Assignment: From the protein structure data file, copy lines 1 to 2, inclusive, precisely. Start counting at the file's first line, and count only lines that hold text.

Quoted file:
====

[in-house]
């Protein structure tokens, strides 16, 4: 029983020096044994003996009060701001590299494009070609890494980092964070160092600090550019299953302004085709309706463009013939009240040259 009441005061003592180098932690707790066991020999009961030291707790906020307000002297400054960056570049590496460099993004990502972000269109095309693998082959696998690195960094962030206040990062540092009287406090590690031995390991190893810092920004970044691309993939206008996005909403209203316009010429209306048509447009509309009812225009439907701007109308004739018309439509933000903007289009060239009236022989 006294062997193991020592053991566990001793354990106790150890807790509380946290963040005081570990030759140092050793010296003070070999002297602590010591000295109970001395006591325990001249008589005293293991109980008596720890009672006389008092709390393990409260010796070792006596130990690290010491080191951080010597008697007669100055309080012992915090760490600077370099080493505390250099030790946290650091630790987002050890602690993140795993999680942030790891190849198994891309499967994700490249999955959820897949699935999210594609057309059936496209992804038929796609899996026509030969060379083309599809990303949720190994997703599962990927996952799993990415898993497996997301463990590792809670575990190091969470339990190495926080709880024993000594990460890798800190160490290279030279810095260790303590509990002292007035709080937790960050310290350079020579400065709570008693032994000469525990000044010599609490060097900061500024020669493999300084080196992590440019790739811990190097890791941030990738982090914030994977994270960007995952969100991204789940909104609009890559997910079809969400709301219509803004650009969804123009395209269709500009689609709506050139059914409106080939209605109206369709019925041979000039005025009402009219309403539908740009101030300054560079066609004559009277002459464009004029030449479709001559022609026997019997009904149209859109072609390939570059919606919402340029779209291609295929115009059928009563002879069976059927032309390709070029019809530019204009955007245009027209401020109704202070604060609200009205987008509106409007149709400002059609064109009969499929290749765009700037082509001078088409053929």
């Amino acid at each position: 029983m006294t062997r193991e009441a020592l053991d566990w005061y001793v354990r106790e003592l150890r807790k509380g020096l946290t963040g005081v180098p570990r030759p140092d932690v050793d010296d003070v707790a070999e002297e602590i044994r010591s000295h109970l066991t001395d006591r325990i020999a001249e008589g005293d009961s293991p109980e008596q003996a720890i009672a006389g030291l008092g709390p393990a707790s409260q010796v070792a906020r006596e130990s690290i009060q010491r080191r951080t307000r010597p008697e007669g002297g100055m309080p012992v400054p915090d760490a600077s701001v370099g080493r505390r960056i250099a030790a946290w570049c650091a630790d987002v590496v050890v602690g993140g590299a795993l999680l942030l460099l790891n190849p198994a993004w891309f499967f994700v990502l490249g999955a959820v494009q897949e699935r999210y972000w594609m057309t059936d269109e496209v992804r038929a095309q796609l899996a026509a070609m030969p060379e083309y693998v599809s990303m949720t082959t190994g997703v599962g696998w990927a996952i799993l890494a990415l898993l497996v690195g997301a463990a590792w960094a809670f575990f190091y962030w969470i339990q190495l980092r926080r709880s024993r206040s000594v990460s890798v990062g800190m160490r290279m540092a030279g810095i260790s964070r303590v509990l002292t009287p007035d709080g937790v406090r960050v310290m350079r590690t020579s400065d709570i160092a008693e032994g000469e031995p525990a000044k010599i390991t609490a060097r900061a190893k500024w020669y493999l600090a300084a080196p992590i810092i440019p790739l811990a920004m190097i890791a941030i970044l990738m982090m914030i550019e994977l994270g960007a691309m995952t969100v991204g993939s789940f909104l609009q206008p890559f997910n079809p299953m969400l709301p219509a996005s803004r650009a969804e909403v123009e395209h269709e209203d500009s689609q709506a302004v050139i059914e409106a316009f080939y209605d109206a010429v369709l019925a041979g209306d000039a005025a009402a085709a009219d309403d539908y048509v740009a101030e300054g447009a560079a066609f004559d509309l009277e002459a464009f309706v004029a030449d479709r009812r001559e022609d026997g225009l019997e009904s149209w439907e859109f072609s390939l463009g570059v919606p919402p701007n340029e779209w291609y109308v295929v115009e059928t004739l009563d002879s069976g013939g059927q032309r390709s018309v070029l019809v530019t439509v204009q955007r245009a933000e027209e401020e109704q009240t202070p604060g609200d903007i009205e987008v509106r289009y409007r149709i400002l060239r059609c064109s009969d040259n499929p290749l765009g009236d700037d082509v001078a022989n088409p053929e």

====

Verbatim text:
[in-house]
């Protein structure tokens, strides 16, 4: 029983020096044994003996009060701001590299494009070609890494980092964070160092600090550019299953302004085709309706463009013939009240040259 009441005061003592180098932690707790066991020999009961030291707790906020307000002297400054960056570049590496460099993004990502972000269109095309693998082959696998690195960094962030206040990062540092009287406090590690031995390991190893810092920004970044691309993939206008996005909403209203316009010429209306048509447009509309009812225009439907701007109308004739018309439509933000903007289009060239009236022989 006294062997193991020592053991566990001793354990106790150890807790509380946290963040005081570990030759140092050793010296003070070999002297602590010591000295109970001395006591325990001249008589005293293991109980008596720890009672006389008092709390393990409260010796070792006596130990690290010491080191951080010597008697007669100055309080012992915090760490600077370099080493505390250099030790946290650091630790987002050890602690993140795993999680942030790891190849198994891309499967994700490249999955959820897949699935999210594609057309059936496209992804038929796609899996026509030969060379083309599809990303949720190994997703599962990927996952799993990415898993497996997301463990590792809670575990190091969470339990190495926080709880024993000594990460890798800190160490290279030279810095260790303590509990002292007035709080937790960050310290350079020579400065709570008693032994000469525990000044010599609490060097900061500024020669493999300084080196992590440019790739811990190097890791941030990738982090914030994977994270960007995952969100991204789940909104609009890559997910079809969400709301219509803004650009969804123009395209269709500009689609709506050139059914409106080939209605109206369709019925041979000039005025009402009219309403539908740009101030300054560079066609004559009277002459464009004029030449479709001559022609026997019997009904149209859109072609390939570059919606919402340029779209291609295929115009059928009563002879069976059927032309390709070029019809530019204009955007245009027209401020109704202070604060609200009205987008509106409007149709400002059609064109009969499929290749765009700037082509001078088409053929």